Jump Main Menu. Go directly to the main content

Sección de idiomas


Fin de la sección de idiomas

Access / Registration

Sección de utilidades

Fin de la sección de utilidades



Start of main content

Proteostasis and protein secretion

Life and Matter Sciences International Symposium Thursday and Friday, October 17 and 18, 2019 9:15 hours Madrid

General information:

Venue: Fundación Ramón Areces. Calle Vitruvio, 5. 28006. Madrid.

Free admission. Necessary previous online registration. Limited capacity.   


 Vivek Malhotra

Deputy coordinator:

Arkaitz Carracedo

Organized by:

Fundación Ramón Areces

In cooperation with:

Sociedad Española de Bioquímica y Biología Molecular (SEBBM)

  • Description
  • Programme

Producing the right quantities of proteins for their function within and outside the cells is of fundamental importance. These two processes controls cell compartmentation and its effects on the neighboring cells. Secretory proteins come in two forms: class one, which contain a signal sequence for entering the ER-Golgi pathway of protein secretion, and class two that is composed of proteins that lack a signal sequence and are therefore secreted without entering the ER, a process that we have termed “unconventional secretion.” 

Class one proteins include insulin, antibodies, neurotransmitters and growth hormones. Examples of class II secretory proteins include interleukin1, FGF1 and FGF2, Diazepam binding inhibitor (also called Acb1), SOD1, and Galectin 3. Almost four decades ago, George Palade elucidated a route by which secretory proteins, after their synthesis in the endoplasmic reticulum (ER), are released by eukaryotic cells to the extracellular space. In the last four decades, the use of genetics and biochemical approaches have led to a detailed understanding of how secretory proteins are sorted, packed into specific transport carriers and delivered to their respective destinations within the cell and/or released in the extracellular space.

The last four decades have also revealed the existence of a system that controls how cells produce right quantities of proteins based on the cellular needs and how unwanted or excess of the products are cleared by degradation. Together, proteostasis and secretion are tightly linked and new findings are revealing the mechanism by which these two processes communicate to ensure the cells produce and secrete the right amounts of proteins. This meeting brings together experts to present their new findings and future directions to help us understand normal human physiology and to manipulate pathologies linked to dysregulated proteostasis and secretion.


Thursday, October 17

8:45 h.

Attendee check-in

9:15 h.


Federico Mayor Zaragoza 
Chair Scientific Council Fundación Ramón Areces.

Vivek Malhotra 
Chair, Cell and Developmental Biology, Centre for Genomic Regulation (CRG).

9:30 h.

Keynote 1: Protein Folding Homeostasis in the Endoplasmic Reticulum 

David Ron 
Professor of Cellular Pathophysiology and Clinical Biochemistry, University of Cambridge. Fellow of The Royal Society. UK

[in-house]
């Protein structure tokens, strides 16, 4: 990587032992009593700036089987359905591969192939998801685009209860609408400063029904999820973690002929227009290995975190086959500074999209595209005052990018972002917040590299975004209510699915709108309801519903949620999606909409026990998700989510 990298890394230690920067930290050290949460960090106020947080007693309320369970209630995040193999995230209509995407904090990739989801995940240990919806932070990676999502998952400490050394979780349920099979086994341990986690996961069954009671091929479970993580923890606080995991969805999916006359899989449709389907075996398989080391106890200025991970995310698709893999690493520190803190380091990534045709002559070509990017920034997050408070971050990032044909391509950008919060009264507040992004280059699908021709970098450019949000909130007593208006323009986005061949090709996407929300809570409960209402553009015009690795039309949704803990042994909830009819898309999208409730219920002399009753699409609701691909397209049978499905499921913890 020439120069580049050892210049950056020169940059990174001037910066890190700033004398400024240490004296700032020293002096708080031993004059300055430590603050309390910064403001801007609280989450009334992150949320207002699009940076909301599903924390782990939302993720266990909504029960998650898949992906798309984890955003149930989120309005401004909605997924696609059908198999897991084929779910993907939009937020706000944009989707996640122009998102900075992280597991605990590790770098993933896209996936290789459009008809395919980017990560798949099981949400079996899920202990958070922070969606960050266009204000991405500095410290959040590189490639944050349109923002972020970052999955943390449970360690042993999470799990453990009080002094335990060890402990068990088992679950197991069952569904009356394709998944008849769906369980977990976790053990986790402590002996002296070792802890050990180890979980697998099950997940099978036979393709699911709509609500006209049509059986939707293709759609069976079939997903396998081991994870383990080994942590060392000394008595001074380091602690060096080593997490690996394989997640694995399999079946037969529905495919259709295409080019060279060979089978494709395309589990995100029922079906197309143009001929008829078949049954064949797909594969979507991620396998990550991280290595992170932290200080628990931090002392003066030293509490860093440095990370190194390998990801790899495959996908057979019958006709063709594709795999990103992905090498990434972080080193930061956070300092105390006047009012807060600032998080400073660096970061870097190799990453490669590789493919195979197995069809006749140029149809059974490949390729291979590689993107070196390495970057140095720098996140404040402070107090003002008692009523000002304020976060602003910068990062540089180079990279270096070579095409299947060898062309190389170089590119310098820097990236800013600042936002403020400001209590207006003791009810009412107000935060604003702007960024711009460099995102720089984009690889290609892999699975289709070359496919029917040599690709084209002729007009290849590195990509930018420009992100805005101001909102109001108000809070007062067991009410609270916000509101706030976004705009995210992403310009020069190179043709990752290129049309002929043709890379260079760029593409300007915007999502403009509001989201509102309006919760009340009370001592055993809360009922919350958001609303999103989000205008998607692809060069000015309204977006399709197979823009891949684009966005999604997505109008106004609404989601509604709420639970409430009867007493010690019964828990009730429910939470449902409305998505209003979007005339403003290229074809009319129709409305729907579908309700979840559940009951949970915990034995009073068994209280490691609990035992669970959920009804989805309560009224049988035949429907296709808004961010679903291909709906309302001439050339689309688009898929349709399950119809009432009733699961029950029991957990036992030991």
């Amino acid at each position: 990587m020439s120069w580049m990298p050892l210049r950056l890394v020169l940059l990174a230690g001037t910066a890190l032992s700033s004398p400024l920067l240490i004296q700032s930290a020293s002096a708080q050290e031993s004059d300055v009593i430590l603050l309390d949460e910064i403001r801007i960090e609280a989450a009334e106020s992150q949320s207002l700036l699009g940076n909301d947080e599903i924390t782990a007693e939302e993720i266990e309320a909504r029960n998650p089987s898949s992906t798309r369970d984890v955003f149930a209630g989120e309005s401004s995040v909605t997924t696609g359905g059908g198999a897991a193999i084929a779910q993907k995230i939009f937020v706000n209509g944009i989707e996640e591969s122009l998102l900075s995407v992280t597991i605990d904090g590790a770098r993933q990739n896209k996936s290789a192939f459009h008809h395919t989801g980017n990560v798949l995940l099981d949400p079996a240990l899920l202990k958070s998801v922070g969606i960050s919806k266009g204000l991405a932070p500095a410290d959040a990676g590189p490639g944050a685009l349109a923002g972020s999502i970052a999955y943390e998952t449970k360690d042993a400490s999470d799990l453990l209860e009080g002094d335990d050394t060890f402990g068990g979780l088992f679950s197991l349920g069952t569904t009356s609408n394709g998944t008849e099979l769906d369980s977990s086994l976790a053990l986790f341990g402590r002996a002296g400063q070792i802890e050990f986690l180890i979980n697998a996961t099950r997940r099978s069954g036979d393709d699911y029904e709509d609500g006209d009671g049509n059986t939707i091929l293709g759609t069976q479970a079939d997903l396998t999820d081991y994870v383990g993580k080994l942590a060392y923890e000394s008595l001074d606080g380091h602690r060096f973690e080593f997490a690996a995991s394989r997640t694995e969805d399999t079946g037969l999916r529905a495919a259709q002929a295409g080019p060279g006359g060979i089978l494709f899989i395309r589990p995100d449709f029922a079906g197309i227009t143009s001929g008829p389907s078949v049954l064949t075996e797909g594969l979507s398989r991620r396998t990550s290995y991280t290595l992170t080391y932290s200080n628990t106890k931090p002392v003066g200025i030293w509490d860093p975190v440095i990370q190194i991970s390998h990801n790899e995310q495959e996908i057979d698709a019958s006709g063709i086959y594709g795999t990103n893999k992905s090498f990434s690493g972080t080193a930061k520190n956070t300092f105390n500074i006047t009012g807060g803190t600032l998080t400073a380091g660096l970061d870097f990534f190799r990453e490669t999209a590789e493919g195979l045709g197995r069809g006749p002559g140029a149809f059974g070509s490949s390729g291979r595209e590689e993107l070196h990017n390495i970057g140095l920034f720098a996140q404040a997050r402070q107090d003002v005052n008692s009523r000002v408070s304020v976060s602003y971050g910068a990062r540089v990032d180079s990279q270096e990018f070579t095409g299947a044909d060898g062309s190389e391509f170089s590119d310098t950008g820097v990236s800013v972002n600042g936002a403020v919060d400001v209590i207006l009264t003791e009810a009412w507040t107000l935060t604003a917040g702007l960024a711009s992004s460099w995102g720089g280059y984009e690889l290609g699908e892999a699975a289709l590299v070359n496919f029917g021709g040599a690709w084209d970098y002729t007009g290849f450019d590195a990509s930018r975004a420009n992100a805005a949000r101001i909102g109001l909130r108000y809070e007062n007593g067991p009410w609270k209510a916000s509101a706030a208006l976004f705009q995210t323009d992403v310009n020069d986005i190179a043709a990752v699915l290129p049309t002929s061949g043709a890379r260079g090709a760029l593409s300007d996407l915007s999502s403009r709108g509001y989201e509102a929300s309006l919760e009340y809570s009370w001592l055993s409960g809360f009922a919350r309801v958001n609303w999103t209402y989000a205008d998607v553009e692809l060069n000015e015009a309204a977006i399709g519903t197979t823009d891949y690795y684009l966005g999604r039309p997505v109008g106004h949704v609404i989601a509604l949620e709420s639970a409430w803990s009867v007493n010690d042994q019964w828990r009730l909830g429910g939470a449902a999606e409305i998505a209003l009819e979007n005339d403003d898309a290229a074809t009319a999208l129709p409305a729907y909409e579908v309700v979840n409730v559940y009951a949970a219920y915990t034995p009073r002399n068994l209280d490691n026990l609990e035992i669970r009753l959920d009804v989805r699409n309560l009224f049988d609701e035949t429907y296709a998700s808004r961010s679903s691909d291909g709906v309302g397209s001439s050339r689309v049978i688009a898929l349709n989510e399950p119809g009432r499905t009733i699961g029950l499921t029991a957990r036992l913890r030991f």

Session 1: Stress, degradation and secretion


 10:30 h.


GRASP55 and UPR Control Interleukin-1β Aggregation and Secretion

Mariora Chiritoiu
Group leader, Institute of Biochemistry of the Romanian Academy, Bucharest, Romania.

11:15 h.

Mechanisms of organelle biogenesis and quality control

Pedro Carvalho
Professor, Sir William Dunn School of Pathology, Oxford, UK.


12:00 h.



12:15 h.


Regulation of secretion in the early secretory pathway by stress

Catherine Rabouille 
Professor Hubrecht University for Developmental Biology and Stem Cell Research, Utrecht, Netherland.


13:00 h.


Session 2: Cytoplasmic degradation


15:45 h.


Exploration of SUMO and other ubiquitin-like proteins in proteostasis

Rosa Barrio
Investigadora Principal del grupo de "Desarrollo y procesos relacionados con ubiquitinación", CIC bioGUNE, Center for Cooperative Research in Biosciences, Spain.

16:30 h.

Ubiquitin-mediated control of endosomal traffic

Aysegul Sapmaz
Oncode Institute, Department of Cell and Chemical Biology, Leiden University Medical Center,  Netherland.

17:15 h.

Immunosuppressive roles of the melanoma secretome in the (pre)metastatic niche

Marisol Soengas
Investigadora Principal del grupo de Melanoma, Centro Nacional de Investigaciones Oncológicas (CNIO), Spain.


Friday, October 18

9:00 h.

Attendee check-in

9:30 h.

Keynote 2: mTOR signaling in growth and metabolism 

Michael Hall 
Biozentrum University of Basel, Switzerland.

Session 3: Secretion and secretome


10:30 h.


Deciphering the SECRET(ome)S of cell communication during cancer progression

Verónica Torrano
Investigadora Ramón y Cajal en Bioquímica y Biología Molecular, Universidad del País Vasco, Spain.

11:15 h.

The unconventional secretory pathway of FGF2

Walter Nickel
Professor Biochemistry  department, Heidelberg University, Germany.


12:00 h.



12:15 h.


Auto-regulation of secretory flux by sensing and responding to the folded cargo protein load in the Endoplasmic Reticulum

Alberto Luini
Institute of Protein Biochemistry, IBP-CNR, Italy.


13:00 h.


Session 4: Organelles and proteostasis


15:15 h.


Integrative structural biology to explore the mechanism of exocytosis

Oriol Gallego
Department of Experimental and Health Sciences, Pompeu Fabra University (UPF), Spain.

16:00 h.

Capturing collagens at endoplasmic reticulum for secretion

Ishier Raote
Cell and Developmental Biology, Centre for Genomic Regulation (CRG).

16:45 h.

Mechanisms of protein secretion in epithelial tube morphogenesis

Fernando Martin Belmonte
Department of Development and Regeneration, Centro de Biología Molecular Severo Ochoa (CSIC-UAM), Madrid, Spain.

17:30 h.

Closing remarks


  • Activities related
  • Projects related
  • News related
  • Publications related

see all

End of main content